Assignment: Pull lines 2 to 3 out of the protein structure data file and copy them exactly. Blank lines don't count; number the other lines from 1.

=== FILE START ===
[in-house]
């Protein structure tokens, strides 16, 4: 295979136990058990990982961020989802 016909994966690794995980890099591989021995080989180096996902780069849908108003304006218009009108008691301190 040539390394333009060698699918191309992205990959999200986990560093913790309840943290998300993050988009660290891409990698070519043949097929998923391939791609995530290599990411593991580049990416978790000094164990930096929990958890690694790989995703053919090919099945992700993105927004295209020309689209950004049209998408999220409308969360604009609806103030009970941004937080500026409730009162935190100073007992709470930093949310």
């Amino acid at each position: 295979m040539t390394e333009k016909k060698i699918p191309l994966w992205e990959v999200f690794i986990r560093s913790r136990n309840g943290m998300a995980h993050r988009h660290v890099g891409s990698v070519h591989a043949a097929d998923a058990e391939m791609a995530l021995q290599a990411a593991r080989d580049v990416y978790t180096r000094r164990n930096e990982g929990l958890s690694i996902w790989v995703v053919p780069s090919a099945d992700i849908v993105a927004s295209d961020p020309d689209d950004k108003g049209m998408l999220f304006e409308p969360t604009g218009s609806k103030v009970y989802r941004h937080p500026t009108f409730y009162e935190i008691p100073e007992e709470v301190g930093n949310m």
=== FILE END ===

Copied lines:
């Protein structure tokens, strides 16, 4: 295979136990058990990982961020989802 016909994966690794995980890099591989021995080989180096996902780069849908108003304006218009009108008691301190 040539390394333009060698699918191309992205990959999200986990560093913790309840943290998300993050988009660290891409990698070519043949097929998923391939791609995530290599990411593991580049990416978790000094164990930096929990958890690694790989995703053919090919099945992700993105927004295209020309689209950004049209998408999220409308969360604009609806103030009970941004937080500026409730009162935190100073007992709470930093949310």
């Amino acid at each position: 295979m040539t390394e333009k016909k060698i699918p191309l994966w992205e990959v999200f690794i986990r560093s913790r136990n309840g943290m998300a995980h993050r988009h660290v890099g891409s990698v070519h591989a043949a097929d998923a058990e391939m791609a995530l021995q290599a990411a593991r080989d580049v990416y978790t180096r000094r164990n930096e990982g929990l958890s690694i996902w790989v995703v053919p780069s090919a099945d992700i849908v993105a927004s295209d961020p020309d689209d950004k108003g049209m998408l999220f304006e409308p969360t604009g218009s609806k103030v009970y989802r941004h937080p500026t009108f409730y009162e935190i008691p100073e007992e709470v301190g930093n949310m």